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Who won the Super Bowl commercial war?
Apparently, luxury brands Maserati and Jaguar were victorious in their efforts to get the Ghibli and F-Type on consumers' radars.
The two companies used contrasting styles -- Maserati played on emotion, Jaguar relied on action-movie cinematics -- to persuade people to look them up moments after the spots aired.
AutoTrader.com tracked activity on its site during the game and found that Maserati's Ghibli commercial led to a 2,143 percent search lift for the vehicle the hour after the spot ran. In addition, searches for the Maserati brand jumped 385 percent.
Jaguar's F-Type also made a strong move as searches surged 1,460 percent, while Jaguar brand searches rose 208 percent.
Other notable Super Bowl gainers included the Audi A3 (379 percent increase in searches), Hyundai Genesis (373 percent), Toyota Highlander (84 percent) and Ford Fusion (81 percent).
"While the strong performance of the exotic manufacturers was impressive, it's in a way more relevant to see which of the volume vehicles broke through," said Rick Wainschel, AutoTrader.com's vice president of automotive insights, in a statement. "Models like the A3, Genesis, Fusion and Highlander have a significant amount of competition and are on more consumers' shopping lists, so it means a bit more when they can stand out."
While TV is still the main Super Bowl commercial battlefield, it's increasingly becoming a multifront offensive that relies on social platforms to deepen the impact of the spots.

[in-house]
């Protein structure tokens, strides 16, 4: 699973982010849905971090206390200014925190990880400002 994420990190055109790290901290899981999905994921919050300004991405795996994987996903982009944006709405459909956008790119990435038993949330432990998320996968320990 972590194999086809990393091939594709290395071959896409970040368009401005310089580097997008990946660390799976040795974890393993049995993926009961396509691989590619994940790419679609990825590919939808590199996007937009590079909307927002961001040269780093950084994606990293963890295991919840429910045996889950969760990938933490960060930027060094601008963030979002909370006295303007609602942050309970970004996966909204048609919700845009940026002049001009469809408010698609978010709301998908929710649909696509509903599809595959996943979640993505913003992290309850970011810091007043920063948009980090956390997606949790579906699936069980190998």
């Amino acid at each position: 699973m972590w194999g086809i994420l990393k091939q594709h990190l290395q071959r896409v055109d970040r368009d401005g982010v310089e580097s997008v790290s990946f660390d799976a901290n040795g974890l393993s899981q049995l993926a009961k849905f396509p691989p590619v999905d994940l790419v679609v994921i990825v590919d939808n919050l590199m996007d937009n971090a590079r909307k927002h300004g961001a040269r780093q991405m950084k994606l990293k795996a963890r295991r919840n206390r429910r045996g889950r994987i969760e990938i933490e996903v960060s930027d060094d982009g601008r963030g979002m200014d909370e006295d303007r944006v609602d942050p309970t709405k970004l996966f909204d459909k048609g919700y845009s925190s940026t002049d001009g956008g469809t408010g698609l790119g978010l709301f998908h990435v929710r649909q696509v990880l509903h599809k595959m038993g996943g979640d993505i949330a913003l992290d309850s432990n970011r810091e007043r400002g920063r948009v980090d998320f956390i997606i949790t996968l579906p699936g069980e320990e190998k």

In the social age, people watch the commercials and immediately hop on social networks to praise or lambaste the outrageously expensive miniproductions. (The spots cost $8 million per minute to air during the Super Bowl).
Automakers seem to have no problem throwing their commercials into this hostile environment as several deployed promoted tweets to hammer home their messaging. Promoted tweets are premium posts that appear on people's timelines whether or not they follow those accounts.
Jeep, Maserati, Jaguar, Chrysler and Volkswagen all used promoted tweets to maximize their Super Bowl investments and continue the ad conversations on Twitter long after the spots aired, a Twitter spokeswoman wrote in an e-mail.
Jaguar's cocky promoted tweet, in particular, stood out as it played into its villainous #GoodToBeBad theme for the F-Type commercial. Jaguar also turned to Vine, a Twitter-owned smartphone video app, where it had a little fun with detergent company Tide to push the #GoodToBeBad hashtag.
Moving the chains
Data released today suggest that Hyundai's "Dad's Sixth Sense" spot garnered the most positive conversations.
The study, from public relations firm Lambert, Edwards & Associates and analytics firm Infegy, monitored 39.5 million conversations on more than 150 million blogs, forums and video/image sharing sites as well as Facebook and Twitter.
For Hyundai, 88 percent of the conversations about its commercial were positive. Jaguar's "Rendezvous" spot was next with 80 percent favorability, while Audi's "Doberhuahua" and Hyundai's "Nice" each had 78 percent favorability.
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